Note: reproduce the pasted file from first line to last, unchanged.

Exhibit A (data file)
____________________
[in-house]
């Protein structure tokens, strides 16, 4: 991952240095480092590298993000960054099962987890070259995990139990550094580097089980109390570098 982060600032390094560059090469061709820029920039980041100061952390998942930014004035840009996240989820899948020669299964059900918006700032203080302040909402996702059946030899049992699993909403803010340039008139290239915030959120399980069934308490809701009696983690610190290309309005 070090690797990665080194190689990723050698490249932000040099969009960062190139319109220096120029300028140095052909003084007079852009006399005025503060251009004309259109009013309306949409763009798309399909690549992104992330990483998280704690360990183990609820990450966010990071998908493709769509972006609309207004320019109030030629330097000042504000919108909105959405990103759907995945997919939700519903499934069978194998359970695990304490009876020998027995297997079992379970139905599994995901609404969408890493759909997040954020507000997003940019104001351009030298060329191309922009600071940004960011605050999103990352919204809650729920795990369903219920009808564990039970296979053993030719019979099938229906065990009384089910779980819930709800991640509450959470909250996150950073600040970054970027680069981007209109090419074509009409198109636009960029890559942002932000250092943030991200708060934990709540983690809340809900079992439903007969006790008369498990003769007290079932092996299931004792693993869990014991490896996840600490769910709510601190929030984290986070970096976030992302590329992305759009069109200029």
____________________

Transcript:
[in-house]
């Protein structure tokens, strides 16, 4: 991952240095480092590298993000960054099962987890070259995990139990550094580097089980109390570098 982060600032390094560059090469061709820029920039980041100061952390998942930014004035840009996240989820899948020669299964059900918006700032203080302040909402996702059946030899049992699993909403803010340039008139290239915030959120399980069934308490809701009696983690610190290309309005 070090690797990665080194190689990723050698490249932000040099969009960062190139319109220096120029300028140095052909003084007079852009006399005025503060251009004309259109009013309306949409763009798309399909690549992104992330990483998280704690360990183990609820990450966010990071998908493709769509972006609309207004320019109030030629330097000042504000919108909105959405990103759907995945997919939700519903499934069978194998359970695990304490009876020998027995297997079992379970139905599994995901609404969408890493759909997040954020507000997003940019104001351009030298060329191309922009600071940004960011605050999103990352919204809650729920795990369903219920009808564990039970296979053993030719019979099938229906065990009384089910779980819930709800991640509450959470909250996150950073600040970054970027680069981007209109090419074509009409198109636009960029890559942002932000250092943030991200708060934990709540983690809340809900079992439903007969006790008369498990003769007290079932092996299931004792693993869990014991490896996840600490769910709510601190929030984290986070970096976030992302590329992305759009069109200029």